Wednesday 6 March 2013

The horror of history

(Dir. Cate Shortland)

Last week, to celebrate our new jobs, my friend and I went to the Tyneside. We saw Lore, an amazing, powerful film about a confused Germany in the summer of 1945 immediately after Hitler’s suicide. The story of a fatherless Vaterland is told through the journey of the teenage Lore, looking after her 4 brothers and sisters after their parents disappear, wanted for war crimes.
Unsurprisingly this isn’t easy viewing. As the children trek from the Schwarzwald in the southwest to Omi somewhere north of Hamburg they find all around them the destruction of a country in mind and body. Imagery is strong: in starvation they stop at an old widow’s farm where all the clothes on the washing line are dripping black dye, in remembrance of the Führer. When they try to leave, the old lady wants to keep Baby Peter – I could have sworn, so that she could eat him.
The most realistic and perhaps ground-breaking quality of the film though is the beautifully played character of Lore, a teenage Nazi. In the very first scenes she shows her disgust at anyone she considers “an other” so physically. We don’t need to see her worshipping the Führer, her physicality on screen is perfectly pitched to convey the ideology she has been brought up with. The excellent performance by Saskia Rosendahl made the family unit live and breathe. The other children are beautifully directed and it gels so naturally – quite a triumph to keep the children on screen throughout the film in such a believable way.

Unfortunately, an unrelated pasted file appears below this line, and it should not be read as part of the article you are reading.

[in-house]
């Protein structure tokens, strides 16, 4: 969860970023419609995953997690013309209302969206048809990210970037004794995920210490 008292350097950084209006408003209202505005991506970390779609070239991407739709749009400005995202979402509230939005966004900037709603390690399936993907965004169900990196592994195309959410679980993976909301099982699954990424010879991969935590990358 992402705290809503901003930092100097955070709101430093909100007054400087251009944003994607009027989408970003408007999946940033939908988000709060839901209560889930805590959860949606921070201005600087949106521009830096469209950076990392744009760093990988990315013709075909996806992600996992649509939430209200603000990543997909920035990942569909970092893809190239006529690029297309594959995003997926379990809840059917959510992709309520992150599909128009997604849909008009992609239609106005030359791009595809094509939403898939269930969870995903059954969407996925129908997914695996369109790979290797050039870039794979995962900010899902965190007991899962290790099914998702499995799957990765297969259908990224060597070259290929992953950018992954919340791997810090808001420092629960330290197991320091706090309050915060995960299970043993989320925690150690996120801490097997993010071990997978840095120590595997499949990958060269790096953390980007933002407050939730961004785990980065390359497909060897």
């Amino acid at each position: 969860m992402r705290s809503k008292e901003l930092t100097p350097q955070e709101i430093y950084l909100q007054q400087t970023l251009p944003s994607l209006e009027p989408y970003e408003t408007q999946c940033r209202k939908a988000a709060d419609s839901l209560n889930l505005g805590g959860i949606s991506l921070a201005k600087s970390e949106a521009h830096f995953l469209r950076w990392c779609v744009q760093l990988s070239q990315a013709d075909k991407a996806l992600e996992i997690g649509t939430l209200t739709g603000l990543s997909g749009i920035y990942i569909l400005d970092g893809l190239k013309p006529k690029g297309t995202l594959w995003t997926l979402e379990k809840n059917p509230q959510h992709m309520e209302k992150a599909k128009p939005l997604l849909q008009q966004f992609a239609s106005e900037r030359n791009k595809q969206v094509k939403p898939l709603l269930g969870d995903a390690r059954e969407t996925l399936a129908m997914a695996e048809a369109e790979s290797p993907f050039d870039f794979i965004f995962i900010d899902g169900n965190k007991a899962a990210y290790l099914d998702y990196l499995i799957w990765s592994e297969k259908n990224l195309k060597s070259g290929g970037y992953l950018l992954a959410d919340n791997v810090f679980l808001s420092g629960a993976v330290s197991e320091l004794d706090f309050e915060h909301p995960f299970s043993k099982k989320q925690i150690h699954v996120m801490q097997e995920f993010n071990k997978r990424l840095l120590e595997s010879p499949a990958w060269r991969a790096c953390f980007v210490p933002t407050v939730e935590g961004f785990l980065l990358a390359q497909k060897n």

Something that struck me overwhelmingly about Lore was how it positioned itself in the genre of apocalypse films. I haven’t read the book it is based on, but by the nature of its medium the film calls forth allusions from such classics as 28 Days Later/Dawn of the Dead. I have no doubt this is intentional; the director Cate Shortland certainly knows exactly what she is doing. And interestingly as a non-native she still does an excellent job with the detail, whilst also bringing an outsider’s perspective to this peculiarly unbalanced post-war Germany. (My brain made a lot of comparisons with Günter Grass’s autobiography “Beim Häuten der Zwiebel”/”Peeling the onion” dealing with the same period, but not in such an effective way.) The “end of the world” feeling of the film chimes with the end of childhood innocence and the sexuality of the adolescent Lore – so much has been left behind in the Schwarzwald.
Maybe the view of Lore as a film in the zombie genre might trivialise it for some people, but I think it gives Shortland a language of horror to utilise and a set of conventions to challenge. It increased the impact of it on me. The historical reality of the film doesn’t verge into the period drama cliché (as so many UK films and TV shows now do). Somehow it almost manages instead to feel like science-fiction, except it wasn’t a nuclear disaster that caused Germany’s destruction and the Holocaust.

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